Monday, July 4, 2011

Josh Reddick: A familiar story?

When Reddick first got called up and started hitting well, my first thought was "Huh, wonder if he's kind of like Trot Nixon." As you can probably guess, the answer was “Yes,” otherwise this wouldn’t be a very interesting post. Nixon was a first round pick by the Red Sox in 1993 and a former top prospect (ranked as high as 13 overall by BA) whose star gradually faded (ranked 1994-1996: 13, 46, 39, but not ranked in 1997 and 1998) before breaking out in AAA at the age of 24, putting up a .310/.400/.513 line, which got him back in to the tail end of the Baseball America Prospect Rankings (99 in 1999). It is easy to see why there was skepticism about Nixon’s breakout year – his numbers the previous three years were poor to mediocre, and at 24 he was a bit old for AAA. However, Baseball America put a little bit of faith in the former top prospect by ranking him. The following year, in full time duty as the Red Sox right fielder, Nixon put up a .270/.357/.472 line, and became a lineup stalwart through 2007, although after his career year in 2003, when he was almost four wins above replacement, back injuries and old age caught up with him, as he played in fewer and fewer games per year with declining numbers.

We don’t know what kind of trajectory Reddick’s career will take, but his minor league career path has followed Nixon’s well. Josh Reddick was drafted in the 17th round of the 2006 draft out of a Georgia junior college, a solid draft that included other major leaguers such as Justin Masterson, Ryan Kalish, and Daniel Bard. Reddick signed for $140,000, which doesn’t exceed the slot threshold for all players drafted after the fifth round. After hitting well in A and high A ball to begin his minor league career, and reaching as high as #3 in the Red Sox system and 75 overall in Baseball America’s rankings, Reddick’s career stalled out in AA and AAA. Now, at 24, he put up a solid .230/.333/.508 line, which was most likely dragged down by his average on balls in play, as Andrew noted. He also began to walk more, with his “luck adjusted” line rising to .298/.390/.576. I’m not quite as bullish as Andrew – I think that Trot Nixon’s career, especially the peak value, is a lot better than median for Reddick. It is easy to forget just how good Nixon was, for his career in Boston he was a .278/.364/.464 hitter and he accumulated more than twenty wins above replacement. Nixon was never a star, but was a contributor nearly every single year in a Red Sox uniform. It will be a major coup for the Red Sox if Reddick can become an inexpensive 2-4 win player, as Trot Nixon was.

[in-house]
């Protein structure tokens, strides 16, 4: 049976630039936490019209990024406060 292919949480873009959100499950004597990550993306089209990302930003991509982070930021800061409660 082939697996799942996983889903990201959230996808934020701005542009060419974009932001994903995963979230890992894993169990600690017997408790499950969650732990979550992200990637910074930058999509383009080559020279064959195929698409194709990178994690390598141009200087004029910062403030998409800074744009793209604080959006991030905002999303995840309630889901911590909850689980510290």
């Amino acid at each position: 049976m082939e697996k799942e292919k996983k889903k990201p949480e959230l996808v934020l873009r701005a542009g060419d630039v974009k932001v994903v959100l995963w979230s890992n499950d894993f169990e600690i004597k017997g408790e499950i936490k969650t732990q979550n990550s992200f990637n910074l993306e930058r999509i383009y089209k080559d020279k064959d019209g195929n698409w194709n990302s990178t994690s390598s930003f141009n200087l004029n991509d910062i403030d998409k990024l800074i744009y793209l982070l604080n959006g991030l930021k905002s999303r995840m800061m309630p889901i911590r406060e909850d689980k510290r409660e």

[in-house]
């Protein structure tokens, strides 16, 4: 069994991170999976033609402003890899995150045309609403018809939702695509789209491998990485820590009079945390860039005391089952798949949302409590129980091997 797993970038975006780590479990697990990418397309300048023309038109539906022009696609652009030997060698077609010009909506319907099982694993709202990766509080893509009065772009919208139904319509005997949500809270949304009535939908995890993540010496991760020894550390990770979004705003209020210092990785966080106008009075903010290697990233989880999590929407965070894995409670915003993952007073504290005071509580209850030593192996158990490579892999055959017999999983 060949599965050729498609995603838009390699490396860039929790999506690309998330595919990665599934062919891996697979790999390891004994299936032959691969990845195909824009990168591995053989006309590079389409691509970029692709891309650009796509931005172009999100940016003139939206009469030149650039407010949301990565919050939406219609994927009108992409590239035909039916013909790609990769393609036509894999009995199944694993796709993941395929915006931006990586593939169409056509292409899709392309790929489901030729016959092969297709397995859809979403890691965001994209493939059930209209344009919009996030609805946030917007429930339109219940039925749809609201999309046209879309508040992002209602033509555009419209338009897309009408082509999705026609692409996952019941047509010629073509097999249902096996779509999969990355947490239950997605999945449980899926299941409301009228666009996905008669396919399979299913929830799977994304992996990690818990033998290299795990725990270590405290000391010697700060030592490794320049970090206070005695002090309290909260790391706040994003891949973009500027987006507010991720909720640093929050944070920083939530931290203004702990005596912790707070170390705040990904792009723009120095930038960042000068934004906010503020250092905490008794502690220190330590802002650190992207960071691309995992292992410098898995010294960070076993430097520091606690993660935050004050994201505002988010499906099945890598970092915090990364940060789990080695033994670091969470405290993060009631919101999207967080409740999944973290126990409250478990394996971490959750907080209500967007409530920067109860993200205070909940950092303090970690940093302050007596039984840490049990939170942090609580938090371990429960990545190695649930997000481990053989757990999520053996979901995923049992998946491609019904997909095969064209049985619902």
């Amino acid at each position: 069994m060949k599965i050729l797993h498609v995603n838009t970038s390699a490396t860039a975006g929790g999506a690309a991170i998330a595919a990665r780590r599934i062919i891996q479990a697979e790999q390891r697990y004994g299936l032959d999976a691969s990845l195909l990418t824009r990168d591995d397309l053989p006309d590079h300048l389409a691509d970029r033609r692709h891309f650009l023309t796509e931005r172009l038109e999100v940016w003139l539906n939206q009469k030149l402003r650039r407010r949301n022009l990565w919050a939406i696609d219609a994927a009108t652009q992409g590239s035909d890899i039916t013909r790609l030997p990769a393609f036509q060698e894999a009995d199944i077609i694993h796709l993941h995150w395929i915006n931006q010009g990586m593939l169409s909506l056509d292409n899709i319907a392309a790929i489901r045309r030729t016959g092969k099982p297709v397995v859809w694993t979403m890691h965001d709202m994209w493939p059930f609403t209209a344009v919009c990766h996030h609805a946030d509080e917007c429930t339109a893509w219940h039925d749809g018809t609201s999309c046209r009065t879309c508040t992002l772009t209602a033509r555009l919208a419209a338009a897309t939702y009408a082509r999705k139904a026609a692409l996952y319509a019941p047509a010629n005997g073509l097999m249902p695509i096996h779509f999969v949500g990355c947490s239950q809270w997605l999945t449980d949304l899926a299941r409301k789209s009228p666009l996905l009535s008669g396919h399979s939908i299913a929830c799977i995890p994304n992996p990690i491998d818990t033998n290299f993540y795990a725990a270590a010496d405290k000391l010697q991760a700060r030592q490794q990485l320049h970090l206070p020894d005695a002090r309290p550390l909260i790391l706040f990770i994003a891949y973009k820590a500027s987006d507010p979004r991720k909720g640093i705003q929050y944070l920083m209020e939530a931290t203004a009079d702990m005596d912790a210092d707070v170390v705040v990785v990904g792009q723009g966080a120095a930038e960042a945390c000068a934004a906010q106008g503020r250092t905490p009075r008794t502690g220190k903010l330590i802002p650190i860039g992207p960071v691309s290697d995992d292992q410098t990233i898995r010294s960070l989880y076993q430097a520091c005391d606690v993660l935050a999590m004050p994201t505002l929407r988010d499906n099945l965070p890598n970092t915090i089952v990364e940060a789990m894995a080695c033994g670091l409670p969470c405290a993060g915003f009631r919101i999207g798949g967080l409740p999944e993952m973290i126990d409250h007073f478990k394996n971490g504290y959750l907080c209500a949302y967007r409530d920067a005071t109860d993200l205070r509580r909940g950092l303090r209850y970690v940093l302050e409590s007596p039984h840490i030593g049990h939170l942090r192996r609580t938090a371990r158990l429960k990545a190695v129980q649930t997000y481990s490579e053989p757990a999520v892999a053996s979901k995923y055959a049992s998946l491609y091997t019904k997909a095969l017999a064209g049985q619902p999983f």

With Reddick’s defense, ability to draw a walk, and enough pop to carry a corner outfield position, I think there is a fair shot that he fills the right field vacancy everyone had pegged Ryan Kalish to fill. One thing to keep an eye on going forward is how many at bats Reddick gets against left handed pitchers. Lefties were always an issue with Nixon, and he only hit .214/.308/.322 against them for his career. Reddick only has 50 AB in AAA and 9 in the majors against lefties in 2011, so we can't really draw any conclusions about platoon splits just yet.


  1. There are a couple of reasons why I think Reddick should do a good job matching Trot Nixon's career. Reddick's minor league numbers are better than Nixon's were, particularly in the power department. Nixon did show tremendous growth at the end of his minor league career, and had major league success beyond what you'd expect based on his minor league numbers, but I think Reddick's better numbers help cover that gap. Secondly, offense is down across the league. Reddick doesn't need to put up a line of .278/.390/.464 to match Nixon's offensive value. The average American League hitter is hitting only .254/.321/.398 this season, while over Nixon's Red Sox career, the average American League player hit .270/.337/.431. Finally, based on what I've seen and read about Reddick, I believe he will have less of a platoon issue than Nixon, which should net him more playing time and allow him to accumulate more wins/season.

  2. It is conceivable that Reddick continues to make big steps forward, like Nixon did. Nixon had a minor league career high in slugging of .513 in AAA at 24, then went on to slug .475-.550 for four or five years with the Red Sox, including a career high at 29 of .578. It is a very unusual career progression, which I think led to the initial rumors that his name would be included in the Mitchell Report on steroid use in baseball (it was not).

    As for league average, that is a very good point. An .800 OPS used to be a bit above average, now it is damn good. With the decline in offensive numbers for the last couple of years, the bar to be an offensive contributor is much lower.

    I can't really comment on Reddick's approach against lefties. I'm not a scout, but we'll see. Without a solid right handed bat off the bench and an all left handed outfield, we should see Reddick get his hacks in against lefties.